Materials and Methods

Sample Collection

An overview of all sediment samples and sediment characteristics tested can be found in Table 1. Sediment samples with different total organic carbon (TOC) contents and grain size distributions were collected for developing a widely applicable method of cell enumeration. Lake sediment cores were obtained in June–July 2016 from the oligotrophic Lake Lucerne, the mesotrophic Lake Zurich, and the eutrophic Lake Greifen, Lake Zug, and Lake Baldegg in central Switzerland using a UWITEC gravity corer. Marine sediment samples were collected at or near Guaymas Basin, northern Gulf of California, using a gravity corer or a video-guided multicorer during the R/V Sonne Expedition SO241 in June–July 2015. Intertidal samples from False Bay, San Juan Island, United States were collected using push cores. From all cores, only the uncontaminated core centers were sampled. In addition, Escherichia coli were grown in Luria-Bertani media (Sezonov et al., 2007) for ∼20 h at 37°C to a final concentration of ∼2.5 × 108 cells mL−1.

TABLE 1
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Table 1. Overview of site locations and bulk sedimentary characteristics of samples.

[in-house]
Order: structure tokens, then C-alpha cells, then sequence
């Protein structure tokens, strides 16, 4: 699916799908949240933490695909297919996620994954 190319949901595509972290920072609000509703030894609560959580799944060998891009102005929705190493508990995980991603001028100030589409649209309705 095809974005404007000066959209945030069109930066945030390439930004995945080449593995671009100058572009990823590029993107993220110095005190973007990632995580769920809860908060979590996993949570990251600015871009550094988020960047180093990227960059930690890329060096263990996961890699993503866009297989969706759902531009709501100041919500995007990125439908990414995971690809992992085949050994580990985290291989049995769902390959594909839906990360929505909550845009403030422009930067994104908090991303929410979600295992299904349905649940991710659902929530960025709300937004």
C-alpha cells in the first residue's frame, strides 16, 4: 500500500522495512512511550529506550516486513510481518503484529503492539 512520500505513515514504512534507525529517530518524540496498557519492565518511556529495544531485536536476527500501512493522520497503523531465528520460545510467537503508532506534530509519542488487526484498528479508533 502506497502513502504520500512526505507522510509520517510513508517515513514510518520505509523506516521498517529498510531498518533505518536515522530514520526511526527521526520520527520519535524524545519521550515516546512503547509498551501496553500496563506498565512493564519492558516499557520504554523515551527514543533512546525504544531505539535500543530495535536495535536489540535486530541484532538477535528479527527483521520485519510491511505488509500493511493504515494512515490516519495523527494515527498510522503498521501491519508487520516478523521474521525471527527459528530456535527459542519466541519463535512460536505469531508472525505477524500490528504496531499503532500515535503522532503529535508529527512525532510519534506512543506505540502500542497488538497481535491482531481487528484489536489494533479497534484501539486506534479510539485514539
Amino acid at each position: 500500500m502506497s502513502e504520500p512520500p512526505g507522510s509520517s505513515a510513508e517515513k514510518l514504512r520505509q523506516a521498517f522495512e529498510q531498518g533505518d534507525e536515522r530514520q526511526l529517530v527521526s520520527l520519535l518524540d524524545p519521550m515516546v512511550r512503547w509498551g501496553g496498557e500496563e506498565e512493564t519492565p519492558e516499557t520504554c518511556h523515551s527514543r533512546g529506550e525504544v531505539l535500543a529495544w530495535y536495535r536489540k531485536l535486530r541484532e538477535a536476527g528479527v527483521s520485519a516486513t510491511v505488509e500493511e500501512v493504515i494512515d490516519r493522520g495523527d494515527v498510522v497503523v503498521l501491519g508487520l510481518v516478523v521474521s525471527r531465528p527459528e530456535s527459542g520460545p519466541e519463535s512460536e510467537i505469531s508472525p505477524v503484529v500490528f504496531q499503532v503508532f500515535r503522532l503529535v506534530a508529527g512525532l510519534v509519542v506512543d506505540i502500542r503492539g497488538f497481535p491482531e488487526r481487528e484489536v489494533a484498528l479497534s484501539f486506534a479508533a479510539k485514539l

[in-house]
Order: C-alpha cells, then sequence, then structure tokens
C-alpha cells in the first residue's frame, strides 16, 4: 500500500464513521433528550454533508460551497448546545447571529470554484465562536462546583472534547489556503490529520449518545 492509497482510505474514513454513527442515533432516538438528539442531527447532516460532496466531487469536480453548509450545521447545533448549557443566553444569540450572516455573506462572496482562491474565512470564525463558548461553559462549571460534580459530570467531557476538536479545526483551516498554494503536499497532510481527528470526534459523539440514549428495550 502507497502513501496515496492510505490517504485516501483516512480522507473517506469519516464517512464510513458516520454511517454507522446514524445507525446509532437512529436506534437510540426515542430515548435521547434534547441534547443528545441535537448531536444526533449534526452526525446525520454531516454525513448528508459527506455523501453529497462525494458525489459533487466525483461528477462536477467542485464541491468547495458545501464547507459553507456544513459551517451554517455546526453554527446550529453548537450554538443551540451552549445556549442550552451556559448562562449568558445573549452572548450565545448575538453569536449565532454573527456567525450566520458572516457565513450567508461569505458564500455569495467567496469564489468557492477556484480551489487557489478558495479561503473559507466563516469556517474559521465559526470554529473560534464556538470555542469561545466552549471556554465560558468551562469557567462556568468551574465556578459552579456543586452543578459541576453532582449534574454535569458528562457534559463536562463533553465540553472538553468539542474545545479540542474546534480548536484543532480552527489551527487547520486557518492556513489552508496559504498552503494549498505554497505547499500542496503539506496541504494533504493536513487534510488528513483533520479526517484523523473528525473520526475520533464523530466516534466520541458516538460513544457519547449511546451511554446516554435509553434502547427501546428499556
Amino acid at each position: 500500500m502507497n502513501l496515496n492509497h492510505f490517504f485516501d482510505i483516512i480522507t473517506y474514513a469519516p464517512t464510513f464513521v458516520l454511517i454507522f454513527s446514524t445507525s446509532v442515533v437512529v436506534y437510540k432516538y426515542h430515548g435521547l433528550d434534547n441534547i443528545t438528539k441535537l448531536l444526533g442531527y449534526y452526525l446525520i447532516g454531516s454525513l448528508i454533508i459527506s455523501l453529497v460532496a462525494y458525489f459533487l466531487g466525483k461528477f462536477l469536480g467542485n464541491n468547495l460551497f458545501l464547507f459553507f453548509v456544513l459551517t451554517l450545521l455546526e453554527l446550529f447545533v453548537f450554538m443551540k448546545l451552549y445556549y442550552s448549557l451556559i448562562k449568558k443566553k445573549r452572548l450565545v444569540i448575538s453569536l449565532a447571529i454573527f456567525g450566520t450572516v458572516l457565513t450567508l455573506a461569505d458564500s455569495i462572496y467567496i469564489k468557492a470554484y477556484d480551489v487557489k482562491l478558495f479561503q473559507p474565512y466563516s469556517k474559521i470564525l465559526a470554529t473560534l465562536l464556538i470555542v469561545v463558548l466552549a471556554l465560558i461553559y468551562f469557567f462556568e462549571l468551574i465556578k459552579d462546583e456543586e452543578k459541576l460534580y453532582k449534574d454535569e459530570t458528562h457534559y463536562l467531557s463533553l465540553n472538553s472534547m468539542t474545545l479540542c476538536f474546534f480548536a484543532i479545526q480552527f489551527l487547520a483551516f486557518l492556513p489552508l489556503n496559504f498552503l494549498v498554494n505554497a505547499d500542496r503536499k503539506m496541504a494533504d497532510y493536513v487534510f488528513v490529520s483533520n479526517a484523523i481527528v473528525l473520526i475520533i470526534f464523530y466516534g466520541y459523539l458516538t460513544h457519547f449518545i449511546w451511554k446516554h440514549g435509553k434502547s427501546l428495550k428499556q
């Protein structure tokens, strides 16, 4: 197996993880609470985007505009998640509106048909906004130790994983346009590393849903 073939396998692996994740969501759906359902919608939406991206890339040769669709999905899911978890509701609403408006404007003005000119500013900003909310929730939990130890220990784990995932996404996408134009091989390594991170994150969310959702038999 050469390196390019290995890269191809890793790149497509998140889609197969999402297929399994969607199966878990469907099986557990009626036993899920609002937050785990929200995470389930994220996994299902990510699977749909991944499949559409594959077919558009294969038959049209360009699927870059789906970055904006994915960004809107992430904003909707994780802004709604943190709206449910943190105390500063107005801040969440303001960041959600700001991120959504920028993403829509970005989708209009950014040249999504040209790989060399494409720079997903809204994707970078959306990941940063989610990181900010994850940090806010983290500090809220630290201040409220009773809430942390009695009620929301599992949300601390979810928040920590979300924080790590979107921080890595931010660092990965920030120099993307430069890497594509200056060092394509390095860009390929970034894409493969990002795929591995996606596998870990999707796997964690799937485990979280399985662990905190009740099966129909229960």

Preparation of Positive and Negative Controls

Negative controls were produced by autoclaving lake sediments at 121°C for 2 × 40 min, after which cell counts were below detection (<105 cells cm−3) in these sediments. E. coli cells were fixed as described above and added at a known concentration (∼2.5 × 108 cells mL−1) to autoclave-sterilized lake and marine sediments to serve as positive controls. Positive and negative controls were prepared in triplicate, and fixed and stored as natural samples (see below).

Procedures Tested or Fine-Tuned in This Study

Cell Fixation and Extraction

Previous studies suggest to adjust the salinity of extraction solutions according to the sample salinity to reduce the osmotic pressure on cells, (e.g., Kallmeyer et al., 2008). Yet, when working with samples with a range of natural salinities, it requires considerable effort to prepare extraction solutions of with salinities corresponding to all sample salinities. Thus, we tested the potential negative effect of 3% (w/v) NaCl in cell fixation and extraction solutions on cell quantifications in freshwater sediment, by comparing the results to those obtained with NaCl-free (0%) solutions. Cells were fixed according to the protocol of Langerhuus et al. (2012). Briefly, after retrieving the cores, fresh 0.5-cm3 sediment aliquots were taken using 3 mL cut-off syringes, homogenized with 0.5 mL of cell fixation solution (4% PFA, 3 or 0% NaCl), and incubated for 2–6 h at 4°C. PFA was then removed by washing twice with 1 mL PBS (3 or 0% NaCl) followed by centrifugation for 10 min at 10,000 × g and removal of supernatants. The final sediment pellet was resuspended in a 1:1 (v/v) PBS:ethanol solution, and stored at −20°C.